On the "what's not here" list, I'll second Tom Waits-Blue Valentine, which is my honorary # 31 (#32 probably would be Rachel Sweet's Fool Around.) On the ether tip-- Willie Nelson's Stardust, Pere Ubu's The Modern Dance, The Bar-Kays' Money Talks, Nick Lowe's Jesus of Cool Parliament's Motor Booty Affair, The Clash's Give 'Em Enough Rope, Anthony Braxton's Birth & Rebirth, Queen's Jazz, Art Blakey's In This Korner, The Cecil Taylor Unit's Cecil Taylor, Generation X (I would've loved to talk about my pet crazy theory that Billy Idol spawned the Replacements), Neil Young's Comes A Time, Patti Smith's Easter (specifically, Rock n roll Nigger), The Stranglers, Kate Bush, and yes, Todd mofo Rundgren.

On the give me a fucking break tip, I just hated that Dire Straits album, the Kinks one was a huge disappointment, Throbbing Gristle's 78 output was a fucking joke that belies the greatness to come (as well as what dropped before), Sun Ra's Lanquidity (sorry Marty, but you already know this) is Sun Ra for people who don't really want to listen to Sun Ra, and the worst possible omigod I hate you so much albums: Public Image Limited and the motherfucking delete this shit and get it out of my house Grease soundtrack. If I never hear either of those again, for the rest of my life, I'll be able to say I lived my life correctly.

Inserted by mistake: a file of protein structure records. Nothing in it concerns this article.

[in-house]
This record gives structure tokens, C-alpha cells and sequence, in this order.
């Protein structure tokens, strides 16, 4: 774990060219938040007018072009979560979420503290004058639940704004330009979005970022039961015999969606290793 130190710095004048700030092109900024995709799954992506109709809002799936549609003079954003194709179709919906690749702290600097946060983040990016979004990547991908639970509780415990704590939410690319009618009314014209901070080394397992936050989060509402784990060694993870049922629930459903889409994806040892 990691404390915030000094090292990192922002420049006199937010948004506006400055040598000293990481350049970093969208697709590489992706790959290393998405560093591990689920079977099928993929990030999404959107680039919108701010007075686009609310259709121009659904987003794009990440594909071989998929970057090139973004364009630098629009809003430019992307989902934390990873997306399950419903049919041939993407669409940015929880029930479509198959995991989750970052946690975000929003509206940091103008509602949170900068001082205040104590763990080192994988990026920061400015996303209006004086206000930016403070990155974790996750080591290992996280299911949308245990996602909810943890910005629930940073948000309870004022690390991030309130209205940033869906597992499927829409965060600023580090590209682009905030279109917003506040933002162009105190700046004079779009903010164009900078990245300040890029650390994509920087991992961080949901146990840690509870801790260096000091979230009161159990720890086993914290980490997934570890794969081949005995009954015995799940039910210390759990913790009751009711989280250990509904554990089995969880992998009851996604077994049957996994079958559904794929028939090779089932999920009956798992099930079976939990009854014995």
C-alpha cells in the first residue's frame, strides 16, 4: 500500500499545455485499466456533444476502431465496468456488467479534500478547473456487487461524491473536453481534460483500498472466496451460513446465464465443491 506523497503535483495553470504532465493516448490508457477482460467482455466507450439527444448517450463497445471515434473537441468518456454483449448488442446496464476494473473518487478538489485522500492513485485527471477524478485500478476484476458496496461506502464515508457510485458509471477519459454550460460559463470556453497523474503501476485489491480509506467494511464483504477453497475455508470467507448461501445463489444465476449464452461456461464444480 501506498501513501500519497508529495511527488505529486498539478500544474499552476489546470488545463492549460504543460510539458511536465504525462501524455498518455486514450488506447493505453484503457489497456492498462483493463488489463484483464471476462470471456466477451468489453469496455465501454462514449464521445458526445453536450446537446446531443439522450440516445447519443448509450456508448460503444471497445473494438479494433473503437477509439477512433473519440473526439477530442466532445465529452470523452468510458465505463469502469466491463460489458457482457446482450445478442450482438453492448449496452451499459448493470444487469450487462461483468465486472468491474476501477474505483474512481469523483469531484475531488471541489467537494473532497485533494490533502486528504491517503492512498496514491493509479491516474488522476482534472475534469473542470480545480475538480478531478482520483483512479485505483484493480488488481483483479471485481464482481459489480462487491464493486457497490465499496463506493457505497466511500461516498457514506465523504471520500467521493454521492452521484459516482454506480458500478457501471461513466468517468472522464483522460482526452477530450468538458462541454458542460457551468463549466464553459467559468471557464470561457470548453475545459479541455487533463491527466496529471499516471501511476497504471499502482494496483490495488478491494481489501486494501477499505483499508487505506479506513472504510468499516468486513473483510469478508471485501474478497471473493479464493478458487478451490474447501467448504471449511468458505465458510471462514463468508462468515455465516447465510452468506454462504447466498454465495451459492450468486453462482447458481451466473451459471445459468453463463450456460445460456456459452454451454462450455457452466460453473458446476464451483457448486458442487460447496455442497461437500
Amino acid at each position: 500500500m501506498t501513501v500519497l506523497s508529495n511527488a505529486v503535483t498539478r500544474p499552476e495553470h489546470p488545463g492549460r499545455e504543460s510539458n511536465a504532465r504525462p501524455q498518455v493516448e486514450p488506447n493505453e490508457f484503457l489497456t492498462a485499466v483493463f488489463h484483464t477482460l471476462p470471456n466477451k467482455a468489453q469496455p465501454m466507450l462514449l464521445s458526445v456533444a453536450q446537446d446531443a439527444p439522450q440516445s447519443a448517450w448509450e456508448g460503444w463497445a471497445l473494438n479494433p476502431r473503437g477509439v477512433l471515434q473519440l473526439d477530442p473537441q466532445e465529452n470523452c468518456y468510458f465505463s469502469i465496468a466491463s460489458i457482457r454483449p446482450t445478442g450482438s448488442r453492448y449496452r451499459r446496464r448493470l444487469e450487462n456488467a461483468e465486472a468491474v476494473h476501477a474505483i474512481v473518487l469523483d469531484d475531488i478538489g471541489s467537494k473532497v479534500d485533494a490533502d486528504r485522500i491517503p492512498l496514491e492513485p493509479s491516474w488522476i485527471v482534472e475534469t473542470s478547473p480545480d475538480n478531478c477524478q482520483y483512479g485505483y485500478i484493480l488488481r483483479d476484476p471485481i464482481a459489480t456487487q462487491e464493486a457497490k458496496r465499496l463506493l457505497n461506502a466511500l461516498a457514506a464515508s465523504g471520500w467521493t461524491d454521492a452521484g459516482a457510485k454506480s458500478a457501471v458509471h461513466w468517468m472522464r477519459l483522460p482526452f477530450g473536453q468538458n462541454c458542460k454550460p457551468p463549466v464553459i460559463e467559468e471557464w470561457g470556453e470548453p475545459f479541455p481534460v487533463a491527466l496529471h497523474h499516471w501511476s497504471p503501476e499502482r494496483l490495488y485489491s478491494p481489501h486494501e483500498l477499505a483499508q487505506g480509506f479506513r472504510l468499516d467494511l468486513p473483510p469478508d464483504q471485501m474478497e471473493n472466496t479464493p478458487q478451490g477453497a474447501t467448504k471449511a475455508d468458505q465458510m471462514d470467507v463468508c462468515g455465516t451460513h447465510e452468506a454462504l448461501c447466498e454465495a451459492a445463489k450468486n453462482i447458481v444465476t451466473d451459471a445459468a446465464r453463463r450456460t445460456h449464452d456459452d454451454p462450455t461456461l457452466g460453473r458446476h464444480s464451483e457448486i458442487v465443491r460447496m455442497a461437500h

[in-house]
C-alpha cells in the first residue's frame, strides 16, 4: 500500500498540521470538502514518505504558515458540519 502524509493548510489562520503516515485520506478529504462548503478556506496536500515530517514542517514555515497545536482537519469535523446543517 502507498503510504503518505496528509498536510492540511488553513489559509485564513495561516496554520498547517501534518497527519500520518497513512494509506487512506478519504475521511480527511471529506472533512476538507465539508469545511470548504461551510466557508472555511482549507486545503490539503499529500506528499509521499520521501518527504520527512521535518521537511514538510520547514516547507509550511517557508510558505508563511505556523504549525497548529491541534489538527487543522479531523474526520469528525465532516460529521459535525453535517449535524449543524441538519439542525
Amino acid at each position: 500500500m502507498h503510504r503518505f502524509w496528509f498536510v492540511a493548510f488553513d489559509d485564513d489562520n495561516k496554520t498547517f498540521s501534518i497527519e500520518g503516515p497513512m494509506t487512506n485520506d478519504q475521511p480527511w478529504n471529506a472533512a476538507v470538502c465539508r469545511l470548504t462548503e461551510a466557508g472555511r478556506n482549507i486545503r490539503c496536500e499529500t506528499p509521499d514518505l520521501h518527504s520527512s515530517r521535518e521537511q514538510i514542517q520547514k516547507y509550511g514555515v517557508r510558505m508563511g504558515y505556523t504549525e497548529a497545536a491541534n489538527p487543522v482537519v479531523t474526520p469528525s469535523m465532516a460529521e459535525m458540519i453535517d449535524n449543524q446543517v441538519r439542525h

I can't believe you brought up the Grease soundtrack. I just can't believe you went there.

Congrats on another big and bounteous list! I wholeheartedly agree with the spirit of contention and conversation that these assertions of arbitrarily assigned numbers to unquantifiable art encourage. Sorry about that last sentence there. I'll leave it just to spite myself.

Things I agree with:
Elvis Costello! Lists! Debbie Harry's angry bra straps!

Things I disagree with:
Passing over Stardust - how do you sleep at night?

Things I feel indifferent about:
This whole era for the Kinks, obscurism vs. elitism in tastemaking, Spock Fever.

Things I'd like to say but I'm not gonna:

Tucker & Marty - Thank you for your thoughtful responses. I was talking to you about your lists in the same manner I'd talk to any other friend I have. Like, I have friends who heap praises on stuff no one's ever heard and if they like something popular, that praise is always offered with a defense. Is there a way of bringing that sort of observation forward without sounding harsh? Maybe, but it's beyond my meager communication skills.